Samples were sequenced at an average library size of 23.5 million tags. Alignment to the human genome resulted in an average library size of 20.4 million tags with at least one reported alignment (87.1%). A detailed description of the sequenced samples RNA integrity numbers (RIN) and sequence alignment characteristics can be seen in Supplementary Table S4. After removal of very low abundance genes, we could reliably detect a total of 16 657 genes. To find HD-specific stage or progression biomarkers, the DeepSAGE gene expression data were modeled as a function of the individual UHDRS total motor score (TMS), while accounting for gender, age and the percentage of hemoglobin tags (a proxy for the reticulocyte content) as confounders. The TRACK HD study has shown that in presymptomatic HD gene carriers the motor score scale (0–124) is a strong predictor of subsequent clinical conversion.6 Our HD group consisted 27 presymptomatic (TMS=2.4±1.8) and 64 symptomatic (TMS=37.4±24.3). After linear modeling, a total of 167 genes significantly associated with motor score at an adjusted P-value of 0.05 or less, suggesting that these constitute potential disease stage biomarkers. Of these 167 genes, 99 were positively associated with motor score and upregulated in HD samples compared with controls, whereas 68 were negatively associated and downregulated. The top 10 upregulated and top 10 downregulated genes are shown in Table 1. When we grouped the samples based on TMS, we could confirm our linear modeling results. Boxplots for the top three upregulated genes showed a gradual increase in gene expression with increasing TMS (Figure 1). A full list of all the genes significantly associated with TMS as well as with total functional capacity score (TFC) disease staging is provided in Supplementary Tables S5 and S6, respectively. Reassuringly in the TFC-based analysis, 60% of the genes were the same as the TMS-based significant genes. Among the top TMS P-value significant genes were genes involved in the regulation of circadian rhythm such as prokineticin 2 (PROK2), genes associated with motor learning such as protein tyrosine phosphatase non receptor 4 (PTPN4) and genes implicated in the development of the brain cortex such as G protein-coupled receptor 56 (GPR56).16, 17, 18 The genes with the biggest expression change but lacking statistical significance were the small nuclear RNA host gene 9 (SNGH9) and the major histocompatibility complex class II DQ alpha1 gene (HLA-DQA1). HLA-DQA1 has been previously reported as a candidate RNA biomarker in human lymphocyte microarray data from HD patients, ranking among the top most changed genes.9 The highest expressed significant gene was S100 calcium binding protein A9 (S100A9) with a log2 expression value of 11.7, while the lowest expressed significant gene was sperm acrosome associated 3 (SPACA3) with a value of −2.8, indicative of the high dynamic range of the sequencing platform (211.7−(−2.8)=23 170 fold).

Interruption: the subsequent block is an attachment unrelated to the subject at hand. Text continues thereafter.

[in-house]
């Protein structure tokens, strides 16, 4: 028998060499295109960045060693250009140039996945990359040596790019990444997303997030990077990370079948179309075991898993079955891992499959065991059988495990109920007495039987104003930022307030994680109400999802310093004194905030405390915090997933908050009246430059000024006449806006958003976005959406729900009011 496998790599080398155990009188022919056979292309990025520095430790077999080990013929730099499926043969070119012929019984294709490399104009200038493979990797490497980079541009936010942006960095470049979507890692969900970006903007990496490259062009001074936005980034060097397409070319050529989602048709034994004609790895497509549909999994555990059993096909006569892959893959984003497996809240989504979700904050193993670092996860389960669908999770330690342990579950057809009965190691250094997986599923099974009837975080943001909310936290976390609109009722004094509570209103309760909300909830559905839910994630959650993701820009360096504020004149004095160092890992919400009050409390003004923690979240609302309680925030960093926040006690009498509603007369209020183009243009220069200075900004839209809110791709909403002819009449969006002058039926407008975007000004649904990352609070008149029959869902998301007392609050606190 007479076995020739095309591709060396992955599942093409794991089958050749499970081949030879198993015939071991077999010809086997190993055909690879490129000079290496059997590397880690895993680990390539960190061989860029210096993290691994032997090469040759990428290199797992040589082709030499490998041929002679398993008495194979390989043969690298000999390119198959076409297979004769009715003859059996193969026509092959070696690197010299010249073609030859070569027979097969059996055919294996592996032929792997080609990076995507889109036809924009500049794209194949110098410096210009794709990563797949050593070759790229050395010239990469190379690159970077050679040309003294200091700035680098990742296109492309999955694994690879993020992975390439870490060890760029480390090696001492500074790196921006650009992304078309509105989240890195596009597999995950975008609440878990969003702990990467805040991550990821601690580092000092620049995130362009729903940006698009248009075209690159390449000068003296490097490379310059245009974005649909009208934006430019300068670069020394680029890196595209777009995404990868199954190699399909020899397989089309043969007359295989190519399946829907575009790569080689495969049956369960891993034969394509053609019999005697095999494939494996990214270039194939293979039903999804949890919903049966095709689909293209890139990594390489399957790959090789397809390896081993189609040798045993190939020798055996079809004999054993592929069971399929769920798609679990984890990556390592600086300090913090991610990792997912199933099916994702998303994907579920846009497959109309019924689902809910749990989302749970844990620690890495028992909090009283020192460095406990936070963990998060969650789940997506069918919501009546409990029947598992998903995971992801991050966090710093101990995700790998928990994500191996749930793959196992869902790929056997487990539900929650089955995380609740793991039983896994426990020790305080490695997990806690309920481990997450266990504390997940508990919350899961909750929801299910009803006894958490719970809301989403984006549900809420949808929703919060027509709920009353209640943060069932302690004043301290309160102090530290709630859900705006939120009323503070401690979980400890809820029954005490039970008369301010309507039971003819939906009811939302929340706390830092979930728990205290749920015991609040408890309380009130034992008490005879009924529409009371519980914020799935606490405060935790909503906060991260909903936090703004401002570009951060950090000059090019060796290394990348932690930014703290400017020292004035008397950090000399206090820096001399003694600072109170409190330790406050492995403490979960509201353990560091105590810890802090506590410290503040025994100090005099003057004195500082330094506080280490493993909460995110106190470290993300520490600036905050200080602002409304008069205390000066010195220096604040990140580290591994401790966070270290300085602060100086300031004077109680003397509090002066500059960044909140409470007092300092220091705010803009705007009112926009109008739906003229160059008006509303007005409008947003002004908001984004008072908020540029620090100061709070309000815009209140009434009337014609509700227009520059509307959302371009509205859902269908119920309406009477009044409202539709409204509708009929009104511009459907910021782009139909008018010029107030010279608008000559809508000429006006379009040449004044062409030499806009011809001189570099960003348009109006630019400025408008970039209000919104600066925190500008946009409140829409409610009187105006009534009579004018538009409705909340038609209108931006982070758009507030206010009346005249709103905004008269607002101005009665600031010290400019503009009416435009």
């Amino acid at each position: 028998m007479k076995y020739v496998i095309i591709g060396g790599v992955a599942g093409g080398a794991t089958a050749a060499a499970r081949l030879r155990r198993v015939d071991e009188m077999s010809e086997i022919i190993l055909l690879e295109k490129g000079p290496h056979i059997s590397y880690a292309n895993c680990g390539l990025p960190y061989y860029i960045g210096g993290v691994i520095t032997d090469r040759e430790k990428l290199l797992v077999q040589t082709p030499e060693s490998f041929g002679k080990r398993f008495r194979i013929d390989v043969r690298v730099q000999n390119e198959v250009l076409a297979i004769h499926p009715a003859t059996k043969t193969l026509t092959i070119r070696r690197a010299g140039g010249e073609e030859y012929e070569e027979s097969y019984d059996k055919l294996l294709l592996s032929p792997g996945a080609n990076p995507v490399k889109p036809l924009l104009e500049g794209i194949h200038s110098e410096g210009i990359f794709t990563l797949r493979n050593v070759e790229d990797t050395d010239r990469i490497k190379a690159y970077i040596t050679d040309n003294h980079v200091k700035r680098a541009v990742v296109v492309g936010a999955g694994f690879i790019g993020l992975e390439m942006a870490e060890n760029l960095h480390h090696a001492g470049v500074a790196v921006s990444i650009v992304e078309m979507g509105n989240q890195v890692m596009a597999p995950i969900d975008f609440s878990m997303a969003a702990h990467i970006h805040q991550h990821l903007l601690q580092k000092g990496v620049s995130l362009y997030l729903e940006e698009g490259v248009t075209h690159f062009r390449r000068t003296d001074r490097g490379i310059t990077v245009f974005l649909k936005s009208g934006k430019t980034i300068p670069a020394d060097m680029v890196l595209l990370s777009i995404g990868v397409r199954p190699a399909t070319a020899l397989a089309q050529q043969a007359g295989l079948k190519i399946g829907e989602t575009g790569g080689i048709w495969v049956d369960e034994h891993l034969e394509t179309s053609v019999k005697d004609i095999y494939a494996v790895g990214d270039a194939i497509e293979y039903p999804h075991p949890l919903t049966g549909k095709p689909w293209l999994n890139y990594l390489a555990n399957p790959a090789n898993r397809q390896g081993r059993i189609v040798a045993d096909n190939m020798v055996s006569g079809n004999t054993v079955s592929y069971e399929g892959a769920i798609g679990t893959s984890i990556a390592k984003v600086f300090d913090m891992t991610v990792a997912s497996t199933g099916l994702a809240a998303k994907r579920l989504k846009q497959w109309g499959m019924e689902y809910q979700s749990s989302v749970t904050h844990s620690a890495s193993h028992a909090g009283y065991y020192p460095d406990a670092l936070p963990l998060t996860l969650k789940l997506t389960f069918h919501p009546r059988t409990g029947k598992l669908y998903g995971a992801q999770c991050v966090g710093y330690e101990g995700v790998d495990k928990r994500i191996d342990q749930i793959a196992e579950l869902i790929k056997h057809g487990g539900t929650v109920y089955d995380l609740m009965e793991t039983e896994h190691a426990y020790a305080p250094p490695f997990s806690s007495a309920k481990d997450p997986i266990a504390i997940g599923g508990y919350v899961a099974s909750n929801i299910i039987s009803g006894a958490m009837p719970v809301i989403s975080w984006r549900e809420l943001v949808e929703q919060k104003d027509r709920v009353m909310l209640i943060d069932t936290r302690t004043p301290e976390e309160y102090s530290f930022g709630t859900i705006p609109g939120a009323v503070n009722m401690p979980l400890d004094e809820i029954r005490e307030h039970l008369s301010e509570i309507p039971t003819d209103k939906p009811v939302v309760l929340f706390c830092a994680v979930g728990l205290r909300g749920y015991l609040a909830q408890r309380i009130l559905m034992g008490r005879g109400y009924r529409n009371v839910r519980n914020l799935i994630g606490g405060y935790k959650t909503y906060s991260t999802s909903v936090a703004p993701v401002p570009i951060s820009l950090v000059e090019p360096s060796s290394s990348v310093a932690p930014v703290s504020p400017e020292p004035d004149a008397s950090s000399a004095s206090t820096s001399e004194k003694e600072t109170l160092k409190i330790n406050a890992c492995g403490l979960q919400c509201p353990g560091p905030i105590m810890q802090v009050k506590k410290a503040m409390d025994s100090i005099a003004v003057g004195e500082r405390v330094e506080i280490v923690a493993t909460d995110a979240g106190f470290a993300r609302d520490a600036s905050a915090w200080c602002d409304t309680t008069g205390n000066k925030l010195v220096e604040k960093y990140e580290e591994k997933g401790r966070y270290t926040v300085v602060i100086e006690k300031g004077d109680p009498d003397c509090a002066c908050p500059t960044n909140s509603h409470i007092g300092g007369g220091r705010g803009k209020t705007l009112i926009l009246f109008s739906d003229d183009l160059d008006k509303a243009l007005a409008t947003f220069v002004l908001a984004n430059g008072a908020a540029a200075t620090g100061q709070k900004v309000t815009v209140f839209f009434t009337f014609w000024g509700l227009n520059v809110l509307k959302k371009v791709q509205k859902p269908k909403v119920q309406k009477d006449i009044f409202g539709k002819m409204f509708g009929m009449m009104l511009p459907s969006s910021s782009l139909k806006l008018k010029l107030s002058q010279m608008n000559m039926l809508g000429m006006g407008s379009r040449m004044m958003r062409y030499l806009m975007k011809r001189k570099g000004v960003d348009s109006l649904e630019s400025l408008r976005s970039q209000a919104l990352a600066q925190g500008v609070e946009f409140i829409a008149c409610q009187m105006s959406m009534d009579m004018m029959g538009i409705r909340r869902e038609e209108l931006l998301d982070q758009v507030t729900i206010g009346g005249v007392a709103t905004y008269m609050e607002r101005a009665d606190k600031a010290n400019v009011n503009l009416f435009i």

Table 1 DeepSAGE top 10 upregulated (coefficient +) and downregulated (coefficient −) genes in HD blood samples